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NBA 2K20 review: Double dribble

NBA 2K20 has a great story but shuffles its feet on the court

nba 2k20 review giannis feature
NBA 2K20 review: Double dribble
MSRP $60.00
“NBA 2K20 takes a step forward with its story, but is hindered by its uninspired gameplay.”
  • Great story mode
  • Introduction of WNBA ball
  • Engaging MyTeam progression system
  • MyGM feels more guided
  • More realistic player movements
  • Shooting and stamina are imbalanced
  • Riddled with microtransactions
  • Lengthy MyCareer load times
  • No significant changes to core gameplay

This is “bigger than basketball” — a phrase often associated with LeBron James and other NBA athletes who have made a commitment to activism and the betterment of their communities. James will be remembered as an athlete of course, but as he rightfully has reminded us, he’s far more than an athlete.

That important fact seeps into NBA 2K20, specifically in the MyCareer story produced by James’ SpringHill Entertainment. The central goal may be to get drafted and make a name for yourself in the league, but this year’s story touches on the impact players can make off the court. From Spike Lee’s terrible “joint” in NBA 2K16 to last year’s hollow tale, I usually just wanted the narrative to end and the day-to-day grind of developing my player to begin. And while there’s certainly room for improvement, it far exceeds the corny and ultimately generic stories from previous games in the series.

Sadly that newfound entry doesn’t carry over into on the court action. Don’t get me wrong. NBA 2K20 is a great basketball sim. The addition of WNBA teams and players is welcome and long overdue. But NBA 2K20 feels pretty similar to last year’s iteration. MyTeam, the card-collecting fantasy mode, does have more features and incentives to keep you playing, but overall it’s not a huge advancement. And once the story fades away, MyCareer is a familiar but fun trip to the neighborhood somewhat ruined by obnoxious load times.

Bigger than basketball

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NBA 2K is the only sports sim that has consistently tried to couple engaging storytelling with a robust, role-playing career mode that works as both a solo and multiplayer experience. The problem is that the story has almost always been underwhelming. From the terrible Spike Lee Joint in NBA 2K16 to last year’s hollow tale, I usually just want the narrative to end and the day-to-day grind of developing my player to begin. NBA 2K20 is a different story, though. Dubbed “When the Lights are Brightest,” the MyCareer prologue has heart.

The setup: You’re a college senior who could’ve went to the next level years ago. Controversy ensues in the midst of an NCAA tournament run and you decide to take a stand. There’s a smart balance of gameplay and cutscenes in the roughly two hour story, held together by solid performances from Idris Elba, Thomas Middleditch, and Rosario Dawson. Sprinkle in cameos from a number of NBA stars and a grading system that sees you rocket up the draft board if you play well, and MyCareer gets off to a great start.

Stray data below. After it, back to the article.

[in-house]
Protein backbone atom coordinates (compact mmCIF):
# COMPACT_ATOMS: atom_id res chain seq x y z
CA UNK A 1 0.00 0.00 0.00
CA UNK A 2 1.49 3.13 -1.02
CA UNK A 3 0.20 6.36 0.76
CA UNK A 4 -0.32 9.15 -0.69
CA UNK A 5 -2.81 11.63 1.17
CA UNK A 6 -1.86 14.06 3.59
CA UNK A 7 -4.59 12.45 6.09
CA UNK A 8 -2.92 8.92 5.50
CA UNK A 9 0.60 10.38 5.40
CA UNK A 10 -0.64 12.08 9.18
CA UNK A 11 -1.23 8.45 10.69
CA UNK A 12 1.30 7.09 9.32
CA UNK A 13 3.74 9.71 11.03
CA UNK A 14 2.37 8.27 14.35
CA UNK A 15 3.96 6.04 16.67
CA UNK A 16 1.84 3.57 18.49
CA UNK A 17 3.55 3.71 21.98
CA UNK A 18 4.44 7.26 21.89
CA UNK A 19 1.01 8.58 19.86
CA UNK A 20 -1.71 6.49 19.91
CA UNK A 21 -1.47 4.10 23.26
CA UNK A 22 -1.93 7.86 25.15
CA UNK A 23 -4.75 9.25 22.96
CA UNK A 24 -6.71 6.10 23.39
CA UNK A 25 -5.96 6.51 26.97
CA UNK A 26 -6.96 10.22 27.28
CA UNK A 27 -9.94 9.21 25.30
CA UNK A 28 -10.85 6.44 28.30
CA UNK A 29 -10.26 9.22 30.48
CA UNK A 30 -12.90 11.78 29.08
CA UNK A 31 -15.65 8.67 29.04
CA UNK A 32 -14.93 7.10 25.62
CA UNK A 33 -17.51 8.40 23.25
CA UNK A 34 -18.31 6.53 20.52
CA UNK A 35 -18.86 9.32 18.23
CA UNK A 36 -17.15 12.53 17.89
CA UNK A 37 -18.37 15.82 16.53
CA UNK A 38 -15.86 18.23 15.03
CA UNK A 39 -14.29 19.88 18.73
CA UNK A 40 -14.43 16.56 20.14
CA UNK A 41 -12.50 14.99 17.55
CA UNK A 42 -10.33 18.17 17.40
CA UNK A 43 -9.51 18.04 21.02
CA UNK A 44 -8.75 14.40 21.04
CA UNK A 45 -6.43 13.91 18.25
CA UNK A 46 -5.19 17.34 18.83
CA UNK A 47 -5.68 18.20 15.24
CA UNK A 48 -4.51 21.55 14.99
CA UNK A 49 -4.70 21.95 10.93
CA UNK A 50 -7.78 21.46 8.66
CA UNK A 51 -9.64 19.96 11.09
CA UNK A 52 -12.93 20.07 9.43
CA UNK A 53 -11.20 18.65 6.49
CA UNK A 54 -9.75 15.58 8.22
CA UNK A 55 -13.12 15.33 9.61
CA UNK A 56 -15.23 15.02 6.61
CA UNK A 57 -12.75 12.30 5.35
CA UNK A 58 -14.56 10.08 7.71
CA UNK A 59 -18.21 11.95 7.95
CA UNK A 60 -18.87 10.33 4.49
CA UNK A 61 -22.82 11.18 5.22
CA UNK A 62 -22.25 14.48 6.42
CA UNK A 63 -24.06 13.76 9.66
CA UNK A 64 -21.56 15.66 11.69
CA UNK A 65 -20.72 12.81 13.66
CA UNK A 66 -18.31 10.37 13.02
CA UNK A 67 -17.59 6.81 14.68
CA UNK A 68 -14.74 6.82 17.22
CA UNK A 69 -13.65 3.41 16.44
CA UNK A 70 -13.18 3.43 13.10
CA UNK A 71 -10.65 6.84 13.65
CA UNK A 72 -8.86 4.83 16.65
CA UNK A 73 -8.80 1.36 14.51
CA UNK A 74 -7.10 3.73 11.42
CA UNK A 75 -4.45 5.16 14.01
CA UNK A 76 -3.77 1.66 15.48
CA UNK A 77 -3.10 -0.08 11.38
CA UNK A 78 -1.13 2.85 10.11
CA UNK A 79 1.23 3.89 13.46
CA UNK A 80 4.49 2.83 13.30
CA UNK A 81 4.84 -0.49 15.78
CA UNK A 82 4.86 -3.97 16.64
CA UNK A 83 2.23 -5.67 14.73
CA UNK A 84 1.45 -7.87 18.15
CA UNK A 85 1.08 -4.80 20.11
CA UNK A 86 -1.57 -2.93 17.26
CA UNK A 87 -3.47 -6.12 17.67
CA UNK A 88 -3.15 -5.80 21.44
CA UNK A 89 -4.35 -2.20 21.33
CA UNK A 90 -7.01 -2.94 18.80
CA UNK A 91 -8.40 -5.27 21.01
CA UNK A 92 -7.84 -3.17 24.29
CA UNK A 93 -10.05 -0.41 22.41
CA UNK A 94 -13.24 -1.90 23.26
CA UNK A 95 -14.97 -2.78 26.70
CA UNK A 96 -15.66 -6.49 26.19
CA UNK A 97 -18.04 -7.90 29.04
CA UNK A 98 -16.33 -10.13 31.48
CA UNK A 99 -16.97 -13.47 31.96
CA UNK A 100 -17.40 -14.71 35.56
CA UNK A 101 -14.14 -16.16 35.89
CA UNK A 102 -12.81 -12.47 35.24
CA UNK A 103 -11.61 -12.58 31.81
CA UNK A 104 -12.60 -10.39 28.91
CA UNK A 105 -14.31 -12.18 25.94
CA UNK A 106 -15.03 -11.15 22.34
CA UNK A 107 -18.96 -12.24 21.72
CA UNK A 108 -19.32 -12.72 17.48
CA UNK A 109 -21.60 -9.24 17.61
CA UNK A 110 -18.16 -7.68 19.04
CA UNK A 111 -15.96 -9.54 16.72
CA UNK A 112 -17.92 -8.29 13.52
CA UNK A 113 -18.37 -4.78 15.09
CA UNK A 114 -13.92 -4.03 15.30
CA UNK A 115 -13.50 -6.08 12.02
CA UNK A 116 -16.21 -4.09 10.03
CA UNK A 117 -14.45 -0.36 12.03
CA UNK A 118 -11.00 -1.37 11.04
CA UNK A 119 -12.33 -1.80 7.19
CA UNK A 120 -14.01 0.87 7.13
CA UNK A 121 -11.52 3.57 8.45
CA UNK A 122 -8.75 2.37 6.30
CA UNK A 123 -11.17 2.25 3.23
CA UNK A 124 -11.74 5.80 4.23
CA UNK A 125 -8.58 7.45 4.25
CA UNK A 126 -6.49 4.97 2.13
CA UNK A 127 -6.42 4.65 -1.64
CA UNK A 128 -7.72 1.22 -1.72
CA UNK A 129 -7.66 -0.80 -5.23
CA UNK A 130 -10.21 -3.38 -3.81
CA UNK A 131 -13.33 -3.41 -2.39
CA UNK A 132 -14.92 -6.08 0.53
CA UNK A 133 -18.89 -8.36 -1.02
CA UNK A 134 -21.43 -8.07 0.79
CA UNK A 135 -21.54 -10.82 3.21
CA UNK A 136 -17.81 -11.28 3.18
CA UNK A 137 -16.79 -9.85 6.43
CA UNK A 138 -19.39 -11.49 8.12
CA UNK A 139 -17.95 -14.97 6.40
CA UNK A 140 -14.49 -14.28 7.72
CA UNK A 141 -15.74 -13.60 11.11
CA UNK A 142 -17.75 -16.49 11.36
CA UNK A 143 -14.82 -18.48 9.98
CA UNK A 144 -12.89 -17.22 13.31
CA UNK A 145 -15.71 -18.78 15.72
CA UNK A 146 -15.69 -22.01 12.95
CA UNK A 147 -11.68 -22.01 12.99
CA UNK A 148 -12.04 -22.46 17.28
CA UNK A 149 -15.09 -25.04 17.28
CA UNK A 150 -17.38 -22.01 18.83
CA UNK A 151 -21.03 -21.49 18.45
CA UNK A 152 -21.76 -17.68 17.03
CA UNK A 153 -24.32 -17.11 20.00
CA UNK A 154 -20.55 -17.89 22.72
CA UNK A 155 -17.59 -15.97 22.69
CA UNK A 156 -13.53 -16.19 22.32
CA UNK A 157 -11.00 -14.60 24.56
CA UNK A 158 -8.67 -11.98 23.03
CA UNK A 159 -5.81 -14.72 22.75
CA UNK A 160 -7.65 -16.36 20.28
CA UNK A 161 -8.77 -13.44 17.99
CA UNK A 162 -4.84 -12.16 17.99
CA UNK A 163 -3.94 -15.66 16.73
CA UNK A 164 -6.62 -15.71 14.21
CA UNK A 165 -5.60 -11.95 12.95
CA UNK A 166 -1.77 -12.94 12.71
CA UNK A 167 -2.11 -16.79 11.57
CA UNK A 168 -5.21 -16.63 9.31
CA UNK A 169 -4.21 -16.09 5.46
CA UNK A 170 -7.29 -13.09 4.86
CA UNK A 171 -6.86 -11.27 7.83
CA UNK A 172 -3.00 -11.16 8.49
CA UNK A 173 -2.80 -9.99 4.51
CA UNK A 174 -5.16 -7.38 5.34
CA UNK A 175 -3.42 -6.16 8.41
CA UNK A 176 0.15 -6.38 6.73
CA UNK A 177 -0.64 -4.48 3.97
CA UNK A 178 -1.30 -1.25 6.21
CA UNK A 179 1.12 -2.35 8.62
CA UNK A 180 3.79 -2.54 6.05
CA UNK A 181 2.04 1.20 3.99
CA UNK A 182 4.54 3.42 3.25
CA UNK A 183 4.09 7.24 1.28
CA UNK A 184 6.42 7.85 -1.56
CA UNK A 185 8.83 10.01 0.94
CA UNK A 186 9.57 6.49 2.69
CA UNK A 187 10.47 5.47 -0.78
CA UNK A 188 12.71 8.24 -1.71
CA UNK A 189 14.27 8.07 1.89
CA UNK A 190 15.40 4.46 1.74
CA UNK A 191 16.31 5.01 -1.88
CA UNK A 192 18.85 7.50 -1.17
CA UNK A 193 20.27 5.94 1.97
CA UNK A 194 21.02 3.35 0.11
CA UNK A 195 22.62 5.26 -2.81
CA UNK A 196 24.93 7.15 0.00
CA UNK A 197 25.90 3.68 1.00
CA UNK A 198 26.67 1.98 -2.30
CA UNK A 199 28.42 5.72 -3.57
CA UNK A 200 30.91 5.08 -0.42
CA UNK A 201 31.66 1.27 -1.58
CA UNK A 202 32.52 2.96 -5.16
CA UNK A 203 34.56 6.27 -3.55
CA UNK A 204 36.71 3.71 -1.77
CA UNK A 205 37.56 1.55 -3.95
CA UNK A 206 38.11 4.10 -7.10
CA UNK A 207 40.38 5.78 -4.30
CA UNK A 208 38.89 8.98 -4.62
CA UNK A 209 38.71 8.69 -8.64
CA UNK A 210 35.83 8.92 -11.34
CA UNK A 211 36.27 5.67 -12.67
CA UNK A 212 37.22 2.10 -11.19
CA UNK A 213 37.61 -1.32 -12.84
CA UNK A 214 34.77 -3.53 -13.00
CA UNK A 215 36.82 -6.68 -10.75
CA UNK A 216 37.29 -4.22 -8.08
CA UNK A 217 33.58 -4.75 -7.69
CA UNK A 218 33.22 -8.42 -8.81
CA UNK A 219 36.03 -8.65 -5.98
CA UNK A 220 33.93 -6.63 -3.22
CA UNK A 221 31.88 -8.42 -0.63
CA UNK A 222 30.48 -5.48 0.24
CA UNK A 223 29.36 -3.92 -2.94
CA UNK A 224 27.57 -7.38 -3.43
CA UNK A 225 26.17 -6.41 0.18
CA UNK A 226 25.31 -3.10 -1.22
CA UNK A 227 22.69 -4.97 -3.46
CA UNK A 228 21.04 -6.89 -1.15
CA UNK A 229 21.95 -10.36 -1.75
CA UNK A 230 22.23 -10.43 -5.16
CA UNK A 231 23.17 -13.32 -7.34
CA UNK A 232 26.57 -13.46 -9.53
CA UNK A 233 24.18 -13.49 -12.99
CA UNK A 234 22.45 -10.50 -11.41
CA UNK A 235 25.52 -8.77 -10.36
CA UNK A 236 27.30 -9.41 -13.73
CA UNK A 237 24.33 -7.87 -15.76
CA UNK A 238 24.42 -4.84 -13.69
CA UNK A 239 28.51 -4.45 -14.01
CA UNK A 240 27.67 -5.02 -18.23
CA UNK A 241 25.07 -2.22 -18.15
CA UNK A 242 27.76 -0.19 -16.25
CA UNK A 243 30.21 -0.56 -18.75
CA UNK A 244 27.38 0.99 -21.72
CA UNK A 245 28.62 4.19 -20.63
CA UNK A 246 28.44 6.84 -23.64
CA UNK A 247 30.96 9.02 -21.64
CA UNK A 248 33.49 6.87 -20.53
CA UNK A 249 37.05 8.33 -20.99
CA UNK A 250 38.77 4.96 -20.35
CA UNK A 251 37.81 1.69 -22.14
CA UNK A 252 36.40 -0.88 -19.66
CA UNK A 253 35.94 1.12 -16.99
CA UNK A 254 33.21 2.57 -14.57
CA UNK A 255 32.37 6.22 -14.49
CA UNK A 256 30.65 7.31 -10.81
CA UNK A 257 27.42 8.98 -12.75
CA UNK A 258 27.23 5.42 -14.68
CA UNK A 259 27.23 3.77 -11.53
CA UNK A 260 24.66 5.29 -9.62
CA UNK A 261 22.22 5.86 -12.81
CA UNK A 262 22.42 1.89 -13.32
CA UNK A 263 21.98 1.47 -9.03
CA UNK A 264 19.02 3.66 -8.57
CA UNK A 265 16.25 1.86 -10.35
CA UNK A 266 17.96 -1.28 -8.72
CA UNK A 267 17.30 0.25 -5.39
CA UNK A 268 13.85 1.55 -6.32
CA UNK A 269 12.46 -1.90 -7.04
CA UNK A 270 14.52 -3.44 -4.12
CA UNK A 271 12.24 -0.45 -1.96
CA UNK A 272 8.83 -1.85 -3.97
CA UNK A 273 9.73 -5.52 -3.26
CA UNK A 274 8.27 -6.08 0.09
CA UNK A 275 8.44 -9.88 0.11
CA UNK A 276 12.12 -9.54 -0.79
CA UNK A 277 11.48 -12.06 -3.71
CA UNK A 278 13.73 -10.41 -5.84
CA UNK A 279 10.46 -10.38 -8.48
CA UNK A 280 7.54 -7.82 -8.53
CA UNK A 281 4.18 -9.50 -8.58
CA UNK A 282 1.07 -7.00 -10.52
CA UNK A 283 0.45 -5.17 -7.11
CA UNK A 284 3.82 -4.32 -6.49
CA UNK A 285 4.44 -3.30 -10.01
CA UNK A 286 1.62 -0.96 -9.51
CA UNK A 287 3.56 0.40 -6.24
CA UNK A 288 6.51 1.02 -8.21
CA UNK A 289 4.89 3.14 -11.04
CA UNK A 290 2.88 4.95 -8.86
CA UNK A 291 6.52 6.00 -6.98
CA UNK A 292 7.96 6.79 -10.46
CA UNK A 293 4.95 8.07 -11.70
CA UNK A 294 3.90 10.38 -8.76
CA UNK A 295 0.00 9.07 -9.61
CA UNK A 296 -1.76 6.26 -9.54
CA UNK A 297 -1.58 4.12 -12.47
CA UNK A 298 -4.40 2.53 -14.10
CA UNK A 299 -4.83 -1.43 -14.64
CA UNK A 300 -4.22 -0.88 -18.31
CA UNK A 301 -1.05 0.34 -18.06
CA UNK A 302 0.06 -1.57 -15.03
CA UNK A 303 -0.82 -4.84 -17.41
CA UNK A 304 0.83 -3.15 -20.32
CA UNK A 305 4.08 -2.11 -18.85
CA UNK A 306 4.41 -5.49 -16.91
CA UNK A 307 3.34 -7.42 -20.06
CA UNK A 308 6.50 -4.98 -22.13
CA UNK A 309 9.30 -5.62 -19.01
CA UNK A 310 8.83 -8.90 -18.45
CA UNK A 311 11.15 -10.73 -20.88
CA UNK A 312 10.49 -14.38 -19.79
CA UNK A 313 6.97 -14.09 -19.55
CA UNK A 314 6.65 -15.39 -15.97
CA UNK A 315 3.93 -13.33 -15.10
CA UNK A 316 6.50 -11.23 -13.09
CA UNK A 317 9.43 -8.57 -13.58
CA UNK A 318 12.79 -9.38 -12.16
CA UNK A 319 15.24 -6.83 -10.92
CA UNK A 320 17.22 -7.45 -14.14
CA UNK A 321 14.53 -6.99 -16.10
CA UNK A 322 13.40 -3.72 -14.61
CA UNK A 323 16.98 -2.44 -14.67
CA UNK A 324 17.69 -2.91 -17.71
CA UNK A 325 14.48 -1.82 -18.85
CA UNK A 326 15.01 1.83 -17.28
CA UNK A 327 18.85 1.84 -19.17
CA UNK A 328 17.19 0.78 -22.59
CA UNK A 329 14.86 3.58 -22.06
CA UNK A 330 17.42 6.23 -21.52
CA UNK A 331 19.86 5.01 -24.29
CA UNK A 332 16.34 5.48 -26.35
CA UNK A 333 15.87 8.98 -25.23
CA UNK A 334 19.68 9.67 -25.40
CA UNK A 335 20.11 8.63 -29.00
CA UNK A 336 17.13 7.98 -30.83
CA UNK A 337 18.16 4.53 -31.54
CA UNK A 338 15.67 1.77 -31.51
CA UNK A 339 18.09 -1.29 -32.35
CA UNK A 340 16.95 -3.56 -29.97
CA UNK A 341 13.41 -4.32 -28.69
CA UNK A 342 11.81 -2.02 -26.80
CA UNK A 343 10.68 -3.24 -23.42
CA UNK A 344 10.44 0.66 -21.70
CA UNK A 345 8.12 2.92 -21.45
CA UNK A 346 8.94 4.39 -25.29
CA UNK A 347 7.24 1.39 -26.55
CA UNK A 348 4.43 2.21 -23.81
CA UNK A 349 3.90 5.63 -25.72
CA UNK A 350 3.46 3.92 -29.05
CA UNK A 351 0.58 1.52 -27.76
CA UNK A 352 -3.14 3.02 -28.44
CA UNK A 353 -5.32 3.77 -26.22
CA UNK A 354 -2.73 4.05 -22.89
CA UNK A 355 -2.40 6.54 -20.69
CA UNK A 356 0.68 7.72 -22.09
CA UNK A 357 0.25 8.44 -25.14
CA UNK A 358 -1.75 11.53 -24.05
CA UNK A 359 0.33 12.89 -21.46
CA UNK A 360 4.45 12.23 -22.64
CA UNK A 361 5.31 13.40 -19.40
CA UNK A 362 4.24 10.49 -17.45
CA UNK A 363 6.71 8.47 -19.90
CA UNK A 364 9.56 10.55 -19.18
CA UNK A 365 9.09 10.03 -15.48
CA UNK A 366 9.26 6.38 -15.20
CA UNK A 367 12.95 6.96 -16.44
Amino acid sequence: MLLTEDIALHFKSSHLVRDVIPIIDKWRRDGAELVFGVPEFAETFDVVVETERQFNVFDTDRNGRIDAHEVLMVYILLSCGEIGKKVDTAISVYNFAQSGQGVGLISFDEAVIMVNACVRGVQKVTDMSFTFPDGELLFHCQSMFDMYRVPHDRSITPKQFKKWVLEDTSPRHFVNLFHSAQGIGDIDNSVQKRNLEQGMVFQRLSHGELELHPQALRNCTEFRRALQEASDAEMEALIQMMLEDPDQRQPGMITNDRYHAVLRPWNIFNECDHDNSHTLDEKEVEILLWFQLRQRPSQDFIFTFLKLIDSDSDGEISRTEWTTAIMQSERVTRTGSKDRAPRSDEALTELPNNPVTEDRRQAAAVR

MyCareer remains the compelling solo and social experience it has been for years.

It’s awesome to see a story that isn’t just about basketball, but about how those who play the game at the highest level can make a real impact on the world. It doesn’t run with this idea as deeply as it could have. However, it’s still a nice step in a new direction and features far better writing than previous entries.

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After the story wraps and your NBA career begins, MyCareer remains the compelling solo and social experience it has been for years. Unfortunately, the virtual neighborhood is basically the same this year. It includes familiar fixtures like blacktop courts, the practice and workout facilities, the cages, and clothing store.

Badge progression has been modified to let you target the badges you want, but earning badges takes far too long. This is disappointing to see, especially since leveling your player’s stats continues to be a slog without Virtual Currency.

NBA 2K20’s load times for MyCareer are excruciating.

Perhaps this can be attributed to launch weekend traffic, but NBA 2K20‘s load times for MyCareer are excruciating. Getting into the mode took me more than two minutes on PS4. Loading games took more than a minute every time. The same goes for entering shops and different parts of the neighborhood. And confirming player upgrades took at least a couple of minutes.

Another downside of  MyCareer is that player upgrades still hinge on Virtual Currency. While you earn VC from just about everything you do, the modest drip means that those who spend money on currency are far ahead of the curve at the jump.

The long haul

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MyCareer has been the crown jewel of NBA 2K for years, but there’s plenty more here for basketball fans to dive into. Franchise mode still gets the one-two punch thanks to a traditional franchise mode where you worry about wins and losses and MyGM, which puts you in the role of making critical decisions for your organization.

I haven’t been a fan of MyGM up until this point, but the changes in 2K20 have made me more of a believer.

MyGM, in particular, feels more developed. A new action points system lets you have to decide where to spend your time each week, whether that be player development, conversations with players, exploring the trade market, and more. This system gives MyGM more of a separate identity from MyLeague. The dialogue moments are still relatively dry, but MyGM is more of an interesting experience this time around. I haven’t been a fan of MyGM up until this point, but the changes in 2K20 have made me more of a believer.

MyLeague is still a robust and well-thought-out way to guide a team over the course of numerous decades. Franchise modes in sports games have taken a backseat in recent years due to the popularity of card-collecting and role-playing modes. That trend continues with MyLeague. It’s awesome as usual, featuring all the depth you could want in a franchise mode. But if you primarily play for MyLeague, you’re not getting anything new this year.